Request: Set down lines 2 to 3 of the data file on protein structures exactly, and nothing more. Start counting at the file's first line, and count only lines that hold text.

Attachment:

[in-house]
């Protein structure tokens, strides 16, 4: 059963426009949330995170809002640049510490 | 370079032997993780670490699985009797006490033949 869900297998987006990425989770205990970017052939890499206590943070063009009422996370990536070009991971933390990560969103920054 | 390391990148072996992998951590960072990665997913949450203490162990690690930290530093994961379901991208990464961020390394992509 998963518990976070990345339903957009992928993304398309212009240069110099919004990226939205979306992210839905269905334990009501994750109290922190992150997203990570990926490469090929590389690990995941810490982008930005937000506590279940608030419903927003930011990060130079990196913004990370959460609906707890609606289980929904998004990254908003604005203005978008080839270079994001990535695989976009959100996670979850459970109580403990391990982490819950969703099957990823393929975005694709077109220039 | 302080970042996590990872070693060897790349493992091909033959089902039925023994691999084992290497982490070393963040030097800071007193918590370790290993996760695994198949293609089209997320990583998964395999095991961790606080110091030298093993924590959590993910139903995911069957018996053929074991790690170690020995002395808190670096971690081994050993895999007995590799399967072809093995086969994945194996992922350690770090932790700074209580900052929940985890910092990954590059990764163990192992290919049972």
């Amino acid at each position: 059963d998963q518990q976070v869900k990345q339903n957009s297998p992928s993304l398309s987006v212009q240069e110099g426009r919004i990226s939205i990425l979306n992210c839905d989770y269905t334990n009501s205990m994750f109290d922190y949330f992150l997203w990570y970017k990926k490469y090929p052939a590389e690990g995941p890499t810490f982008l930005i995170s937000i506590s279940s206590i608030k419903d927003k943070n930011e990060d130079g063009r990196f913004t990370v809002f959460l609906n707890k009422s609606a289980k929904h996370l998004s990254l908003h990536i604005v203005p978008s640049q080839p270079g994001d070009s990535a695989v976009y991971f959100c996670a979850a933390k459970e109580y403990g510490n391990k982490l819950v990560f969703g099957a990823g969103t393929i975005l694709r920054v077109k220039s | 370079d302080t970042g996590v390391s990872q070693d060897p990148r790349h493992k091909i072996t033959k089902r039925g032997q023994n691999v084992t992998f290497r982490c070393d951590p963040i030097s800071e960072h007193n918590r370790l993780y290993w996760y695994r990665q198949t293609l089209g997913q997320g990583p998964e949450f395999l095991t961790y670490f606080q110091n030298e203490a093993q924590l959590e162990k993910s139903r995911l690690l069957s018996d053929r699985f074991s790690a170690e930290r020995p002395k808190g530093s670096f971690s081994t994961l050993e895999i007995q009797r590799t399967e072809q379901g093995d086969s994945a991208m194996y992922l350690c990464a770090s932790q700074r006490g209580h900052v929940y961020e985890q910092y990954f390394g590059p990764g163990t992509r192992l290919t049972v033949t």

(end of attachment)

């Protein structure tokens, strides 16, 4: 059963426009949330995170809002640049510490 | 370079032997993780670490699985009797006490033949 869900297998987006990425989770205990970017052939890499206590943070063009009422996370990536070009991971933390990560969103920054 | 390391990148072996992998951590960072990665997913949450203490162990690690930290530093994961379901991208990464961020390394992509 998963518990976070990345339903957009992928993304398309212009240069110099919004990226939205979306992210839905269905334990009501994750109290922190992150997203990570990926490469090929590389690990995941810490982008930005937000506590279940608030419903927003930011990060130079990196913004990370959460609906707890609606289980929904998004990254908003604005203005978008080839270079994001990535695989976009959100996670979850459970109580403990391990982490819950969703099957990823393929975005694709077109220039 | 302080970042996590990872070693060897790349493992091909033959089902039925023994691999084992290497982490070393963040030097800071007193918590370790290993996760695994198949293609089209997320990583998964395999095991961790606080110091030298093993924590959590993910139903995911069957018996053929074991790690170690020995002395808190670096971690081994050993895999007995590799399967072809093995086969994945194996992922350690770090932790700074209580900052929940985890910092990954590059990764163990192992290919049972």
């Amino acid at each position: 059963d998963q518990q976070v869900k990345q339903n957009s297998p992928s993304l398309s987006v212009q240069e110099g426009r919004i990226s939205i990425l979306n992210c839905d989770y269905t334990n009501s205990m994750f109290d922190y949330f992150l997203w990570y970017k990926k490469y090929p052939a590389e690990g995941p890499t810490f982008l930005i995170s937000i506590s279940s206590i608030k419903d927003k943070n930011e990060d130079g063009r990196f913004t990370v809002f959460l609906n707890k009422s609606a289980k929904h996370l998004s990254l908003h990536i604005v203005p978008s640049q080839p270079g994001d070009s990535a695989v976009y991971f959100c996670a979850a933390k459970e109580y403990g510490n391990k982490l819950v990560f969703g099957a990823g969103t393929i975005l694709r920054v077109k220039s | 370079d302080t970042g996590v390391s990872q070693d060897p990148r790349h493992k091909i072996t033959k089902r039925g032997q023994n691999v084992t992998f290497r982490c070393d951590p963040i030097s800071e960072h007193n918590r370790l993780y290993w996760y695994r990665q198949t293609l089209g997913q997320g990583p998964e949450f395999l095991t961790y670490f606080q110091n030298e203490a093993q924590l959590e162990k993910s139903r995911l690690l069957s018996d053929r699985f074991s790690a170690e930290r020995p002395k808190g530093s670096f971690s081994t994961l050993e895999i007995q009797r590799t399967e072809q379901g093995d086969s994945a991208m194996y992922l350690c990464a770090s932790q700074r006490g209580h900052v929940y961020e985890q910092y990954f390394g590059p990764g163990t992509r192992l290919t049972v033949t």